I blogged about virualization a couple of weeks ago (see Virtualization – it’s really clever, 22 January), well a couple of days ago (6 February 2007) IBM came out with an interesting announcement about virtualization.
IBM said that with z/VM Version 5.3 they were able to set all sorts of new records for the number of virtualized machines. For those of you who tuned in late, virtualization is a way of allowing one set of physical hardware appear to be many sets of hardware. And just how many “sets” does the new version run to? IBM is claiming more than 1000 virtual images can be hosted on a single copy of z/VM V5.3 – which they claim (and who can doubt them?) is a record.
In addition, the new version of VM can support a larger number of processor units (that’s real hardware). It now supports 32, whereas previously the maximum was 24 – so that’s quite a big jump.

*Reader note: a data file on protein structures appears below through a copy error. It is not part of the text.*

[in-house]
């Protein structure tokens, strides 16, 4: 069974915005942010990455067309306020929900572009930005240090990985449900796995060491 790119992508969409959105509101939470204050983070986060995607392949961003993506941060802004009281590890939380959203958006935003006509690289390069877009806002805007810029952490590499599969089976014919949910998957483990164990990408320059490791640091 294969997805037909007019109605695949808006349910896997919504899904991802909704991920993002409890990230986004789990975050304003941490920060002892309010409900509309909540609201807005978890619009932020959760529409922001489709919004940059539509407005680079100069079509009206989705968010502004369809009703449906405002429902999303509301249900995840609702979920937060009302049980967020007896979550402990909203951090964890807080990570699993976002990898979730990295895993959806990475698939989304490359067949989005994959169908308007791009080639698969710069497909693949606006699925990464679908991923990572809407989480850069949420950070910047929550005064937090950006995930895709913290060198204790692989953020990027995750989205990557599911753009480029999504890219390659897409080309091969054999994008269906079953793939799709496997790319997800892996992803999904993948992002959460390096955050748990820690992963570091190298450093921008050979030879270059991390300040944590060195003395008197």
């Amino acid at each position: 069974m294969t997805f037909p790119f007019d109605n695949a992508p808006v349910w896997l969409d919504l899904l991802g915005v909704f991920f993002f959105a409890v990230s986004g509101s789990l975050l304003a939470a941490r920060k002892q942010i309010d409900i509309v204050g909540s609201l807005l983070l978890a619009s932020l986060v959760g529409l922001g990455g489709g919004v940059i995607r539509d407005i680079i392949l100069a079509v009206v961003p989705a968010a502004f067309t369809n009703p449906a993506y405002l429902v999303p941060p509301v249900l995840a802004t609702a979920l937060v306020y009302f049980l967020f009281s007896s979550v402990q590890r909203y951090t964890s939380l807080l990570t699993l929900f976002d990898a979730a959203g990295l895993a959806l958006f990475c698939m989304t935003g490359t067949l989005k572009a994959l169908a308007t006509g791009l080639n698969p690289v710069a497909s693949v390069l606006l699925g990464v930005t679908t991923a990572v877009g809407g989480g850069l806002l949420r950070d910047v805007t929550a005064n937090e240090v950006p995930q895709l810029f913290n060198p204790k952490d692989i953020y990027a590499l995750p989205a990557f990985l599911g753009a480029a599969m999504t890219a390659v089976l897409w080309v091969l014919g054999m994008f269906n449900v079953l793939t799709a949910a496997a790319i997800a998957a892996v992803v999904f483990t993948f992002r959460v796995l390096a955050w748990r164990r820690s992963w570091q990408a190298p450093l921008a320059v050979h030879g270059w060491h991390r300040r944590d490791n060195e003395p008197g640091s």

VM has had quite a chequered history because IBM has seemed to never know quite what to do with it. However, a strong and vocal user base has been responsible for getting it through the bad times in the 80s and again in the 90s. It has fought off the introduction of LPARs on processors and many other developments that seem to signify its death.
Currently, with z/VM, it’s possible to run z/OS images under it (which is how it has always worked) or as a very big Linux-only server. For people running Linux on other platforms, this gives you a single footprint, savings on just about everything like heating, cooling, lighting, electricity, staff. Plus, you should be able to run larger workloads, and it gives you better monitoring and management.
An interesting announcement – and one pointing the way forward. z/VM will be available on 29 June 2007.